Laura Kaiser, Intermountain Healthcare

Laura Kaiser

Shared Accountability in Healthcare

Editors’ Note

Prior to assuming her current post in March of 2012, Laura Kaiser served as President and Chief Executive Officer of Sacred Heart Health System based in Pensacola, Florida, and Regional Executive for the Gulf Coast/Florida region of Ascension Health. A native of St. Louis, Missouri, Kaiser earned a Master of Business Administration and a Master of Healthcare Administration from Saint Louis University and a Bachelor of Science degree in Health Services Management from the University of Missouri. She is a Fellow of the American College of Healthcare Executives and has served on several boards including the Daughters of Charity Foundation, Utah Hospital Association, Utah Symphony, Utah Opera, and Westminster College.

Institution Brief

Based in Salt Lake City, Utah, Intermountain Healthcare (intermountainhealthcare.org) is a not-for-profit health system with more than 34,000 employees serving the healthcare needs of Utah and Idaho residents. Intermountain’s system of 22 hospitals, medical groups, clinics, and health plans provides clinically excellent medical care at affordable rates.

What makes this organization so special?

Intermountain truly is a special organization. With the tremendous continuity of leadership over the years, our focus on becoming a model healthcare organization and providing high-quality, evidence-based medicine that is affordable is unrelenting. The culture at Intermountain is very healthy, with people rowing the boat well together. With this kind of team approach, mountains can be moved.

Intermountain Medical Center’s 100-acre campus in the heart of the Salt Lake Valley

Intermountain Medical Center’s 100-acre campus
in the heart of the Salt Lake Valley

Even with the size and scale of Intermountain, how important is it to remain an innovative organization?

Innovation is the critical lifeblood to any organization. We actively embrace innovation and are always thinking about continuously improving our organization to better serve those who entrust their care to us. For example, beginning in the mid-1950s, Dr. Homer Warner began his work using computers for decision support in cardiology at one of Intermountain’s hospitals in Salt Lake City. His groundbreaking work set the stage for the growth of the new field of academic study called medical informatics. In the 1970s, Dr. Warner and his Intermountain colleagues created one of the nation’s first versions of an electronic medical record. Designed to assist clinicians in decision-making, the Intermountain team continues to build on that innovative work today.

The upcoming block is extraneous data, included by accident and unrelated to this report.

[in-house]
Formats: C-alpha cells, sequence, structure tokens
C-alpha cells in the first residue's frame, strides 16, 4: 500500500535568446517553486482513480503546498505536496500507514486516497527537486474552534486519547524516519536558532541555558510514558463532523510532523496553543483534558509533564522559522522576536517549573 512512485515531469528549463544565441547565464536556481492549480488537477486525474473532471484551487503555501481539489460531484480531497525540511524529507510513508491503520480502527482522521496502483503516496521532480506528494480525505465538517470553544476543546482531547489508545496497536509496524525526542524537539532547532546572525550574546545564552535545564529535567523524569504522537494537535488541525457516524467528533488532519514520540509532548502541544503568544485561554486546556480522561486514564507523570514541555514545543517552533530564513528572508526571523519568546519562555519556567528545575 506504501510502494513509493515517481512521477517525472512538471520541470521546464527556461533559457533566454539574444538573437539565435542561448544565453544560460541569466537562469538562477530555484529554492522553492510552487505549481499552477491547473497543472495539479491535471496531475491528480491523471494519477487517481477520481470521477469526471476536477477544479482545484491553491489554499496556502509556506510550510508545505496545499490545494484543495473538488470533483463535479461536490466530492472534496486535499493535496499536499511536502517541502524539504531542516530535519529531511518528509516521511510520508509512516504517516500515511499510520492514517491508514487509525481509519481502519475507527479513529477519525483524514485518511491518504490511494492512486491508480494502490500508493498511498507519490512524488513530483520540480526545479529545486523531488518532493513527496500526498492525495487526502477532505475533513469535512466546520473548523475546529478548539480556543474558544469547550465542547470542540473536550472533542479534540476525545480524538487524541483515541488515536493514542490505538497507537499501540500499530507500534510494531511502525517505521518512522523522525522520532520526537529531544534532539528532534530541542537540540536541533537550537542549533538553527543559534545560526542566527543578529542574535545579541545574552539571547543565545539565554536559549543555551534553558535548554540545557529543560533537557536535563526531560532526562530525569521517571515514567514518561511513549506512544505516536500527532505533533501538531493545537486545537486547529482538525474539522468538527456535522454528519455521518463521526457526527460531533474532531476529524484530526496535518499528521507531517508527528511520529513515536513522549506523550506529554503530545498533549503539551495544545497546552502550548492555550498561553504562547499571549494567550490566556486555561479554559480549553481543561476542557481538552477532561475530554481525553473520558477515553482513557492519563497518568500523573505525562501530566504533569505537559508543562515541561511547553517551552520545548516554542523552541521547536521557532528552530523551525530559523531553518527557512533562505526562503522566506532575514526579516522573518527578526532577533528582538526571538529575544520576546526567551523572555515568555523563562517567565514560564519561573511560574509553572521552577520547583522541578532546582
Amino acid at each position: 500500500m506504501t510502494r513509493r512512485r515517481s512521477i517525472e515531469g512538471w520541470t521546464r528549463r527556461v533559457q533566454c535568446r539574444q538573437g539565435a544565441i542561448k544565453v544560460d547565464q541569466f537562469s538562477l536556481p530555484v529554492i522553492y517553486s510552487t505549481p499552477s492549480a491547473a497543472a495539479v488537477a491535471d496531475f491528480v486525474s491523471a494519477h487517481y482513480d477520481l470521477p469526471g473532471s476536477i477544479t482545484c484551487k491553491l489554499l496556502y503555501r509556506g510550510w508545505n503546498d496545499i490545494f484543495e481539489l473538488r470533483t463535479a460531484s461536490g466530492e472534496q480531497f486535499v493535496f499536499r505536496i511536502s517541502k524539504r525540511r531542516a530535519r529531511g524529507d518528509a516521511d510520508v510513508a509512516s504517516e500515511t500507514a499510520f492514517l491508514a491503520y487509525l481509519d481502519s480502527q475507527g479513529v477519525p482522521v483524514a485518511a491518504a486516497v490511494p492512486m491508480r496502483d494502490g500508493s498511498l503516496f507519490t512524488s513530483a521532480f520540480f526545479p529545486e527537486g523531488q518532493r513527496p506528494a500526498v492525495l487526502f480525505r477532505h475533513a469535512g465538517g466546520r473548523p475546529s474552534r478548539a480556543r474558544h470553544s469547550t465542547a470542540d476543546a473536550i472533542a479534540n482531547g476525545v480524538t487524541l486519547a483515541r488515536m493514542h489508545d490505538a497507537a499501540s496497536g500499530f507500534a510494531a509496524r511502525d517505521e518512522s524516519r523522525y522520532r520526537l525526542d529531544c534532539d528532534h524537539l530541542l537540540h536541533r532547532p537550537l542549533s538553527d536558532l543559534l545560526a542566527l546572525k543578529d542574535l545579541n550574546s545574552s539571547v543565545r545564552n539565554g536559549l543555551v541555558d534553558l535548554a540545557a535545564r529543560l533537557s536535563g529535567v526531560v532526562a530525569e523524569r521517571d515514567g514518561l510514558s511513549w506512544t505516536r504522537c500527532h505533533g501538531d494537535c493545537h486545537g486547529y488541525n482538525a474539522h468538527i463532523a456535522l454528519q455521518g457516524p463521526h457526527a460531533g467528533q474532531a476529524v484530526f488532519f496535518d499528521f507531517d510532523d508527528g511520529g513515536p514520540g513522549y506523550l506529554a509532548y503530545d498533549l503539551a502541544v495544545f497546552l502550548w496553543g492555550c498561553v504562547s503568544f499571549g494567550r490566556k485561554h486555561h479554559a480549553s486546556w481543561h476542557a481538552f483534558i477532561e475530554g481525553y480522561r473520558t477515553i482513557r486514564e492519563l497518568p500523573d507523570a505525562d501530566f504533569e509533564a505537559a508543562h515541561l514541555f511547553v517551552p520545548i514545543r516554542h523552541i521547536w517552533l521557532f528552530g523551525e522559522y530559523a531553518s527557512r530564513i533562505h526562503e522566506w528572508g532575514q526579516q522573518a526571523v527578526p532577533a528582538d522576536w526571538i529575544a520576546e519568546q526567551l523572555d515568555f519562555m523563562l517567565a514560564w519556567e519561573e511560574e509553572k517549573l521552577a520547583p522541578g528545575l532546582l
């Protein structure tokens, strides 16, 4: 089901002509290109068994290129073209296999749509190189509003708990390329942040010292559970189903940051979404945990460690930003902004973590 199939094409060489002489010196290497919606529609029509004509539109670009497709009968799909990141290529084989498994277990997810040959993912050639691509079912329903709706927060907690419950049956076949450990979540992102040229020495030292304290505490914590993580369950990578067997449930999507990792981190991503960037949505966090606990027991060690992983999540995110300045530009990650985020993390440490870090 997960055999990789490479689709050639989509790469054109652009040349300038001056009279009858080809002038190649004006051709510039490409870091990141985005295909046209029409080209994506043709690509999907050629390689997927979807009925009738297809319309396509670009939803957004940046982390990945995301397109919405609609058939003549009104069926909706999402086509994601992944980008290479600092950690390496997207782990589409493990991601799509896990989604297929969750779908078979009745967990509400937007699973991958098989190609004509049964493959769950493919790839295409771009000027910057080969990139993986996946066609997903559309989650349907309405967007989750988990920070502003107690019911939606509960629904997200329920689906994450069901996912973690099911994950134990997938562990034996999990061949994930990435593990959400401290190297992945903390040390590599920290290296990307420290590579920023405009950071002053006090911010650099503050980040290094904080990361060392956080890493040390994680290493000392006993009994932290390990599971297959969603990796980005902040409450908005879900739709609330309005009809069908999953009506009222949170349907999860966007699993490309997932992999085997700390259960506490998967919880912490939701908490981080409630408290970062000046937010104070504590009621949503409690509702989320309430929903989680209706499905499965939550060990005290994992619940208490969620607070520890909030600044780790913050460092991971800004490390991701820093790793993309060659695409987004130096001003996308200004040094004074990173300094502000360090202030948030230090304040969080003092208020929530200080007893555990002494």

What are the key industry challenges and are you optimistic the industry can meet those needs effectively?

I am optimistic about the healthcare industry. Our industry has several opportunities to improve access to healthcare, to build on the high quality that is available in our country, and to do so at a more affordable and sustainable rate. We have the best health system in the world for rescue care and we have the opportunity to expand that by making significant strides in preventive care as well. At Intermountain, we are focused on transitioning from the current fee-for-service payment model to one that is organized by managing the health of a population. In our industry, it is incumbent upon all of us as leaders to think through how to make that transition as smooth, effortless, and effective as possible.

How much of a role can organizations like Intermountain play on the prevention side?

We are working closely with our patients, members, physicians, payers, and the communities in which we are located to help every person live his or her healthiest life possible. Our efforts have expanded to more deeply partner with patients and members to tailor individual care, whether it is proactive preventive care, an acute diagnosis that requires inpatient care, or a chronic condition that is better addressed in an outpatient setting such as a doctor’s office, at home, or some other setting.

A few years ago, we introduced a concept called LiVeWell. It’s a lifestyle, not a crash course, and it’s based on research and a better understanding of the complex challenges we each face in managing our health for a better quality of life. LiVeWell helps individuals make healthful choices and become more physically active in the journey to well-being through a healthier lifestyle. The LiVeWell concept has also expanded to community issues. For example, we have partnered with local school districts to positively and collectively reduce the alarming increase of childhood obesity by implementing a free program called STEP Express to help 4th-grade students work toward a healthier lifestyle through classroom lesson plans, physical activity, and a fitness challenge. We’ve also built community gardens at various sites across our system. There is more to do and we are excited about our growing role in preventive health.

Do you worry that the focus on technology will detract from the personal relationship between the healthcare provider and patients?

Technology cannot nor should it fully replace the value of a face-to-face, patient-provider interaction. Rather, I view technology as an enabler to the relationship. For example, we offer telehealth capabilities to improve access to critically needed services, such as behavior health, to patients who live in very rural areas. If there is a need for face-to-face care, we’ll use technology to make arrangements to transfer a patient and then use technology once again to help the provider best meet the needs of a patient. Used appropriately, technology has the ability to enhance the patient-provider relationship, not detract from it.